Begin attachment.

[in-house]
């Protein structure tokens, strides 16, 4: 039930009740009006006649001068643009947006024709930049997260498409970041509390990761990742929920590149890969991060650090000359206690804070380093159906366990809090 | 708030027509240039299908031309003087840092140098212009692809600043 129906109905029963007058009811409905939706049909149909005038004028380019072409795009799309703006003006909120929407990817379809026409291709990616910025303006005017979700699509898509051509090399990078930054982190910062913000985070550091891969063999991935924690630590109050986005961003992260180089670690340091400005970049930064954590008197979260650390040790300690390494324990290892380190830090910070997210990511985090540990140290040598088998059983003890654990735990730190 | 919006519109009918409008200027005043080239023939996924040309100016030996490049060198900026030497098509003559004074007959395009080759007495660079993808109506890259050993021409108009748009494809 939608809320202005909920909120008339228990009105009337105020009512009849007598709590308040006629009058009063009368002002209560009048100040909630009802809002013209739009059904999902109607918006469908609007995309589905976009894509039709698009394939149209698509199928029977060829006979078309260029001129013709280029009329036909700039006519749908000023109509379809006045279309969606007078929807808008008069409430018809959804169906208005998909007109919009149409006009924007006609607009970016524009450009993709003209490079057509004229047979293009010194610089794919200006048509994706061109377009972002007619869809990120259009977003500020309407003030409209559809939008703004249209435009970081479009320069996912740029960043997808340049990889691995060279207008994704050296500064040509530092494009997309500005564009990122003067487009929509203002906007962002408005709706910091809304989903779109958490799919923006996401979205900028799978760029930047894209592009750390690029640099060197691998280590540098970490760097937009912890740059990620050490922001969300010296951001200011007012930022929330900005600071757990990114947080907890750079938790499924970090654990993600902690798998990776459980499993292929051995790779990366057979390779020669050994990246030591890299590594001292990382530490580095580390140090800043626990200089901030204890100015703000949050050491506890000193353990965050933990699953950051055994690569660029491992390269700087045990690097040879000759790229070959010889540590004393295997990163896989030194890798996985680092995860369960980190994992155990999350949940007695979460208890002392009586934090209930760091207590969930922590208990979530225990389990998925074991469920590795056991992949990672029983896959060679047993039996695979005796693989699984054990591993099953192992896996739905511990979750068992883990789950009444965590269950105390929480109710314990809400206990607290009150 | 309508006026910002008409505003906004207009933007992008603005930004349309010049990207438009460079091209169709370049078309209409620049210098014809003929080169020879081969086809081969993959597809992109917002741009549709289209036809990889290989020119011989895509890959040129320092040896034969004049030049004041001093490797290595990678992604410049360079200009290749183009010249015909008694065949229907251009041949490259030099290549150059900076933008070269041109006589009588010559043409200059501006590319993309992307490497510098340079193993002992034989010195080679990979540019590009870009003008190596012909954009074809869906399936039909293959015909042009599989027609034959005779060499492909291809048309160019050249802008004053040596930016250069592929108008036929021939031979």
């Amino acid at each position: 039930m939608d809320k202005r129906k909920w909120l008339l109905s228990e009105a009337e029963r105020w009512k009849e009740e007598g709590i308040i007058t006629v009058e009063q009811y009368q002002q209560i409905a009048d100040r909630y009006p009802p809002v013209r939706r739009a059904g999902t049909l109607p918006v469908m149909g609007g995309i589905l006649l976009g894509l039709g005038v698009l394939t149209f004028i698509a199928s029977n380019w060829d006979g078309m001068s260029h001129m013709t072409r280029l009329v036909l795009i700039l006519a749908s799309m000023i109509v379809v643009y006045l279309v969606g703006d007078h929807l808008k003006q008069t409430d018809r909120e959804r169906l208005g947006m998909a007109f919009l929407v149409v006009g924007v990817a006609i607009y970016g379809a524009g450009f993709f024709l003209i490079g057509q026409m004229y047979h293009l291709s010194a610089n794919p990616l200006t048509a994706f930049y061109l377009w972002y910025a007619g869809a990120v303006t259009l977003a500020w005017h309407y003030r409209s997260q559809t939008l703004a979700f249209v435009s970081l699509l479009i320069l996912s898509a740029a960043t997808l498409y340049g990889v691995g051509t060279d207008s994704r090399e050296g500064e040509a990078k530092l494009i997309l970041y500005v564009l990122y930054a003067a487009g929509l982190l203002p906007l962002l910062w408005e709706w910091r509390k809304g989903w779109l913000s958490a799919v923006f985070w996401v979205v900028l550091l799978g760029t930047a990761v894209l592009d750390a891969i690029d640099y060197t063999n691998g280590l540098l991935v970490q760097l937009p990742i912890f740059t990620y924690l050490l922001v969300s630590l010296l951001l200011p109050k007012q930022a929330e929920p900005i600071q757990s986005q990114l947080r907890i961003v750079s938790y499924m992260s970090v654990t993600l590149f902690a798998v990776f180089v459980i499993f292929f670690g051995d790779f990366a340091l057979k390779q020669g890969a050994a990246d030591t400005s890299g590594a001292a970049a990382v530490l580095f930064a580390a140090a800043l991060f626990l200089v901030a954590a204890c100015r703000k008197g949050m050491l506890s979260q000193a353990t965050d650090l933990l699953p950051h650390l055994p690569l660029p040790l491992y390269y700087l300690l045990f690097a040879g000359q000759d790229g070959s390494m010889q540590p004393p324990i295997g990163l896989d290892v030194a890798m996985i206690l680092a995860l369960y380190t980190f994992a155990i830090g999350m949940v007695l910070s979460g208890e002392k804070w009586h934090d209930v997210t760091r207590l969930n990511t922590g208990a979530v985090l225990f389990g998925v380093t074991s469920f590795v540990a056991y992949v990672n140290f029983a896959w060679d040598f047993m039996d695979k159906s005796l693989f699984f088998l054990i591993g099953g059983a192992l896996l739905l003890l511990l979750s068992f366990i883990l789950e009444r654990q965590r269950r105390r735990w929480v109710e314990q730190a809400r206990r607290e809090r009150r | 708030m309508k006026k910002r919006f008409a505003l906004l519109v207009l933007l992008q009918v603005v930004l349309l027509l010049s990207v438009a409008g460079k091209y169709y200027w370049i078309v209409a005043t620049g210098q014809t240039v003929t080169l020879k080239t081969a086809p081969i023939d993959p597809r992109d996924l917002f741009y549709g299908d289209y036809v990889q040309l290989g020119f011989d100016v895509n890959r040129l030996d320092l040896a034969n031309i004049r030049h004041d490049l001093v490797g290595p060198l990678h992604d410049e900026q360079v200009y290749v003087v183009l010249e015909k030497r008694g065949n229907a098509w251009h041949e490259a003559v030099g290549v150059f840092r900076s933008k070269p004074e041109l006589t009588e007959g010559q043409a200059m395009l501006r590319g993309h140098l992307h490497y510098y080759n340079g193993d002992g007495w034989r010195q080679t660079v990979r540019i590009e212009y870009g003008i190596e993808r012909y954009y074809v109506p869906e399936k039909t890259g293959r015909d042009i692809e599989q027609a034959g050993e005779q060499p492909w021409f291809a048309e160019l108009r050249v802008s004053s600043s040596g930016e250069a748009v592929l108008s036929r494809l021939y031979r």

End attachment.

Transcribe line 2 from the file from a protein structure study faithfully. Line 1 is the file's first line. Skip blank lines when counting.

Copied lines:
């Protein structure tokens, strides 16, 4: 039930009740009006006649001068643009947006024709930049997260498409970041509390990761990742929920590149890969991060650090000359206690804070380093159906366990809090 | 708030027509240039299908031309003087840092140098212009692809600043 129906109905029963007058009811409905939706049909149909005038004028380019072409795009799309703006003006909120929407990817379809026409291709990616910025303006005017979700699509898509051509090399990078930054982190910062913000985070550091891969063999991935924690630590109050986005961003992260180089670690340091400005970049930064954590008197979260650390040790300690390494324990290892380190830090910070997210990511985090540990140290040598088998059983003890654990735990730190 | 919006519109009918409008200027005043080239023939996924040309100016030996490049060198900026030497098509003559004074007959395009080759007495660079993808109506890259050993021409108009748009494809 939608809320202005909920909120008339228990009105009337105020009512009849007598709590308040006629009058009063009368002002209560009048100040909630009802809002013209739009059904999902109607918006469908609007995309589905976009894509039709698009394939149209698509199928029977060829006979078309260029001129013709280029009329036909700039006519749908000023109509379809006045279309969606007078929807808008008069409430018809959804169906208005998909007109919009149409006009924007006609607009970016524009450009993709003209490079057509004229047979293009010194610089794919200006048509994706061109377009972002007619869809990120259009977003500020309407003030409209559809939008703004249209435009970081479009320069996912740029960043997808340049990889691995060279207008994704050296500064040509530092494009997309500005564009990122003067487009929509203002906007962002408005709706910091809304989903779109958490799919923006996401979205900028799978760029930047894209592009750390690029640099060197691998280590540098970490760097937009912890740059990620050490922001969300010296951001200011007012930022929330900005600071757990990114947080907890750079938790499924970090654990993600902690798998990776459980499993292929051995790779990366057979390779020669050994990246030591890299590594001292990382530490580095580390140090800043626990200089901030204890100015703000949050050491506890000193353990965050933990699953950051055994690569660029491992390269700087045990690097040879000759790229070959010889540590004393295997990163896989030194890798996985680092995860369960980190994992155990999350949940007695979460208890002392009586934090209930760091207590969930922590208990979530225990389990998925074991469920590795056991992949990672029983896959060679047993039996695979005796693989699984054990591993099953192992896996739905511990979750068992883990789950009444965590269950105390929480109710314990809400206990607290009150 | 309508006026910002008409505003906004207009933007992008603005930004349309010049990207438009460079091209169709370049078309209409620049210098014809003929080169020879081969086809081969993959597809992109917002741009549709289209036809990889290989020119011989895509890959040129320092040896034969004049030049004041001093490797290595990678992604410049360079200009290749183009010249015909008694065949229907251009041949490259030099290549150059900076933008070269041109006589009588010559043409200059501006590319993309992307490497510098340079193993002992034989010195080679990979540019590009870009003008190596012909954009074809869906399936039909293959015909042009599989027609034959005779060499492909291809048309160019050249802008004053040596930016250069592929108008036929021939031979």